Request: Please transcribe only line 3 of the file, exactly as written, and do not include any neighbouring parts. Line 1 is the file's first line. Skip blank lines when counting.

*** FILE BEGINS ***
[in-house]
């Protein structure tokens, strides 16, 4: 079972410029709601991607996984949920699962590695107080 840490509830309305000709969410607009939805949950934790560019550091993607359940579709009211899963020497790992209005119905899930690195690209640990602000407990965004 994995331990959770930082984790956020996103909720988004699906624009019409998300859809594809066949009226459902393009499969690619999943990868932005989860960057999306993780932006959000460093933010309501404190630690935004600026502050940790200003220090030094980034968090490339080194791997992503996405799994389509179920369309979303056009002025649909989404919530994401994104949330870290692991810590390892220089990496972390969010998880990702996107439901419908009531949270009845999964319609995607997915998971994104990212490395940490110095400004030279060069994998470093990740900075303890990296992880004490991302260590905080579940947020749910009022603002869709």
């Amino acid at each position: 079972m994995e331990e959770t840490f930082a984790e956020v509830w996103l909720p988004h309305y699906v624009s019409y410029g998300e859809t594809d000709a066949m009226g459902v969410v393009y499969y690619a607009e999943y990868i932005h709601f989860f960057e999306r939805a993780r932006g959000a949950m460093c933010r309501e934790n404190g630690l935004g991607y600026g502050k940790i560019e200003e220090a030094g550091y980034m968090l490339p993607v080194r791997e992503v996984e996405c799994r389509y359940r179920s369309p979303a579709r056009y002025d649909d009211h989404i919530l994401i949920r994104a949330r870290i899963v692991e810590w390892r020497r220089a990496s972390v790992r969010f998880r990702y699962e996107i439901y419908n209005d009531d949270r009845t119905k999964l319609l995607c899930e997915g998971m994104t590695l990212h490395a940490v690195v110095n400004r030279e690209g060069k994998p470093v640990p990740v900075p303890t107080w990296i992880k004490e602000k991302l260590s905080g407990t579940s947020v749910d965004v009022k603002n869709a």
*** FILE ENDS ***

């Amino acid at each position: 079972m994995e331990e959770t840490f930082a984790e956020v509830w996103l909720p988004h309305y699906v624009s019409y410029g998300e859809t594809d000709a066949m009226g459902v969410v393009y499969y690619a607009e999943y990868i932005h709601f989860f960057e999306r939805a993780r932006g959000a949950m460093c933010r309501e934790n404190g630690l935004g991607y600026g502050k940790i560019e200003e220090a030094g550091y980034m968090l490339p993607v080194r791997e992503v996984e996405c799994r389509y359940r179920s369309p979303a579709r056009y002025d649909d009211h989404i919530l994401i949920r994104a949330r870290i899963v692991e810590w390892r020497r220089a990496s972390v790992r969010f998880r990702y699962e996107i439901y419908n209005d009531d949270r009845t119905k999964l319609l995607c899930e997915g998971m994104t590695l990212h490395a940490v690195v110095n400004r030279e690209g060069k994998p470093v640990p990740v900075p303890t107080w990296i992880k004490e602000k991302l260590s905080g407990t579940s947020v749910d965004v009022k603002n869709a």